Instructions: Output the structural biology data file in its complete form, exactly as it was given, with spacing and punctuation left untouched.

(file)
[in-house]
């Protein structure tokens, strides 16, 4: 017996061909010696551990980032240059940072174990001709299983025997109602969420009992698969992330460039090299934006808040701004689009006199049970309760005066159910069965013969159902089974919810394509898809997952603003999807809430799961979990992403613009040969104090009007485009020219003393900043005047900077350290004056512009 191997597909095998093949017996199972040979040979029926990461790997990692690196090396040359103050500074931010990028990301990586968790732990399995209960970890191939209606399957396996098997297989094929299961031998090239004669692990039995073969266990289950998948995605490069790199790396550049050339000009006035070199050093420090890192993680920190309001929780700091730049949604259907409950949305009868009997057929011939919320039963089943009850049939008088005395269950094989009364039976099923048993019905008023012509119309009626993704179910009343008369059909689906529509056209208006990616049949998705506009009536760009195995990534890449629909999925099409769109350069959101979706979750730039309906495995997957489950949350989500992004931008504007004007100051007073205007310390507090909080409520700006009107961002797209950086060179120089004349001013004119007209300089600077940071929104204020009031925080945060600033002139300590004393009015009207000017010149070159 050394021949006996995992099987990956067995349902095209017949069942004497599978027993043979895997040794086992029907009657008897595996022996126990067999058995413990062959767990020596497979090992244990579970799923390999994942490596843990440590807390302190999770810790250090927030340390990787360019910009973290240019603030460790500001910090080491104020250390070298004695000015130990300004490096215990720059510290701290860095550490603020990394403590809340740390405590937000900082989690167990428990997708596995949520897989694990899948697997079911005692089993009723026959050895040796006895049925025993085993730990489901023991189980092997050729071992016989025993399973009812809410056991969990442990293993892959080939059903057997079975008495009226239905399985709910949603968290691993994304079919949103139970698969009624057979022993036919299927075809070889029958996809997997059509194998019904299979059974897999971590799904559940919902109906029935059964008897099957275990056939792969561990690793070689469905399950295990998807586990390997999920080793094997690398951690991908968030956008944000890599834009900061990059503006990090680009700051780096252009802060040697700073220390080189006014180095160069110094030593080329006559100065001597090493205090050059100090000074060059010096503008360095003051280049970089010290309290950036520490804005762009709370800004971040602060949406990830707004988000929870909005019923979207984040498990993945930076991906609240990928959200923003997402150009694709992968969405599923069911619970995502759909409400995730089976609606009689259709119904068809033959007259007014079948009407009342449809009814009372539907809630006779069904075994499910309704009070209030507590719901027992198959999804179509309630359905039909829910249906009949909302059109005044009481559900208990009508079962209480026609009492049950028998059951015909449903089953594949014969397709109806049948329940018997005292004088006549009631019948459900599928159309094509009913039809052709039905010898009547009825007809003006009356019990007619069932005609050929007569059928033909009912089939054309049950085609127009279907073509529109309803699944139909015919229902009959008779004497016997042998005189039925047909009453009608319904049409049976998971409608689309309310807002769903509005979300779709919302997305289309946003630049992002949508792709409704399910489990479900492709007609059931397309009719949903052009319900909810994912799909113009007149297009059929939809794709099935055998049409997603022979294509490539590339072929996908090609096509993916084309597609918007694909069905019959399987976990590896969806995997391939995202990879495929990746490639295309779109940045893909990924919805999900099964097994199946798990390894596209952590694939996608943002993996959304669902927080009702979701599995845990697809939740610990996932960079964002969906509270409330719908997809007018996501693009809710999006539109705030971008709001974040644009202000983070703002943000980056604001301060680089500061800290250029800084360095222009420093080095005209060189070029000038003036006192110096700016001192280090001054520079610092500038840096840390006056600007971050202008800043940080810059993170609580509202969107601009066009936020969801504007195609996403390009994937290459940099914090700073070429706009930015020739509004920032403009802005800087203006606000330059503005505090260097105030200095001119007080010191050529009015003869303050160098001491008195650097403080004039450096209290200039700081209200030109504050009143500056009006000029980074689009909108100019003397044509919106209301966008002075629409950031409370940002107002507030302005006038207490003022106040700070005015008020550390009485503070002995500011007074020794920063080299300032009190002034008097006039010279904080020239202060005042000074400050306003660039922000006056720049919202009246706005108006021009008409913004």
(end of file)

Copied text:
[in-house]
């Protein structure tokens, strides 16, 4: 017996061909010696551990980032240059940072174990001709299983025997109602969420009992698969992330460039090299934006808040701004689009006199049970309760005066159910069965013969159902089974919810394509898809997952603003999807809430799961979990992403613009040969104090009007485009020219003393900043005047900077350290004056512009 191997597909095998093949017996199972040979040979029926990461790997990692690196090396040359103050500074931010990028990301990586968790732990399995209960970890191939209606399957396996098997297989094929299961031998090239004669692990039995073969266990289950998948995605490069790199790396550049050339000009006035070199050093420090890192993680920190309001929780700091730049949604259907409950949305009868009997057929011939919320039963089943009850049939008088005395269950094989009364039976099923048993019905008023012509119309009626993704179910009343008369059909689906529509056209208006990616049949998705506009009536760009195995990534890449629909999925099409769109350069959101979706979750730039309906495995997957489950949350989500992004931008504007004007100051007073205007310390507090909080409520700006009107961002797209950086060179120089004349001013004119007209300089600077940071929104204020009031925080945060600033002139300590004393009015009207000017010149070159 050394021949006996995992099987990956067995349902095209017949069942004497599978027993043979895997040794086992029907009657008897595996022996126990067999058995413990062959767990020596497979090992244990579970799923390999994942490596843990440590807390302190999770810790250090927030340390990787360019910009973290240019603030460790500001910090080491104020250390070298004695000015130990300004490096215990720059510290701290860095550490603020990394403590809340740390405590937000900082989690167990428990997708596995949520897989694990899948697997079911005692089993009723026959050895040796006895049925025993085993730990489901023991189980092997050729071992016989025993399973009812809410056991969990442990293993892959080939059903057997079975008495009226239905399985709910949603968290691993994304079919949103139970698969009624057979022993036919299927075809070889029958996809997997059509194998019904299979059974897999971590799904559940919902109906029935059964008897099957275990056939792969561990690793070689469905399950295990998807586990390997999920080793094997690398951690991908968030956008944000890599834009900061990059503006990090680009700051780096252009802060040697700073220390080189006014180095160069110094030593080329006559100065001597090493205090050059100090000074060059010096503008360095003051280049970089010290309290950036520490804005762009709370800004971040602060949406990830707004988000929870909005019923979207984040498990993945930076991906609240990928959200923003997402150009694709992968969405599923069911619970995502759909409400995730089976609606009689259709119904068809033959007259007014079948009407009342449809009814009372539907809630006779069904075994499910309704009070209030507590719901027992198959999804179509309630359905039909829910249906009949909302059109005044009481559900208990009508079962209480026609009492049950028998059951015909449903089953594949014969397709109806049948329940018997005292004088006549009631019948459900599928159309094509009913039809052709039905010898009547009825007809003006009356019990007619069932005609050929007569059928033909009912089939054309049950085609127009279907073509529109309803699944139909015919229902009959008779004497016997042998005189039925047909009453009608319904049409049976998971409608689309309310807002769903509005979300779709919302997305289309946003630049992002949508792709409704399910489990479900492709007609059931397309009719949903052009319900909810994912799909113009007149297009059929939809794709099935055998049409997603022979294509490539590339072929996908090609096509993916084309597609918007694909069905019959399987976990590896969806995997391939995202990879495929990746490639295309779109940045893909990924919805999900099964097994199946798990390894596209952590694939996608943002993996959304669902927080009702979701599995845990697809939740610990996932960079964002969906509270409330719908997809007018996501693009809710999006539109705030971008709001974040644009202000983070703002943000980056604001301060680089500061800290250029800084360095222009420093080095005209060189070029000038003036006192110096700016001192280090001054520079610092500038840096840390006056600007971050202008800043940080810059993170609580509202969107601009066009936020969801504007195609996403390009994937290459940099914090700073070429706009930015020739509004920032403009802005800087203006606000330059503005505090260097105030200095001119007080010191050529009015003869303050160098001491008195650097403080004039450096209290200039700081209200030109504050009143500056009006000029980074689009909108100019003397044509919106209301966008002075629409950031409370940002107002507030302005006038207490003022106040700070005015008020550390009485503070002995500011007074020794920063080299300032009190002034008097006039010279904080020239202060005042000074400050306003660039922000006056720049919202009246706005108006021009008409913004």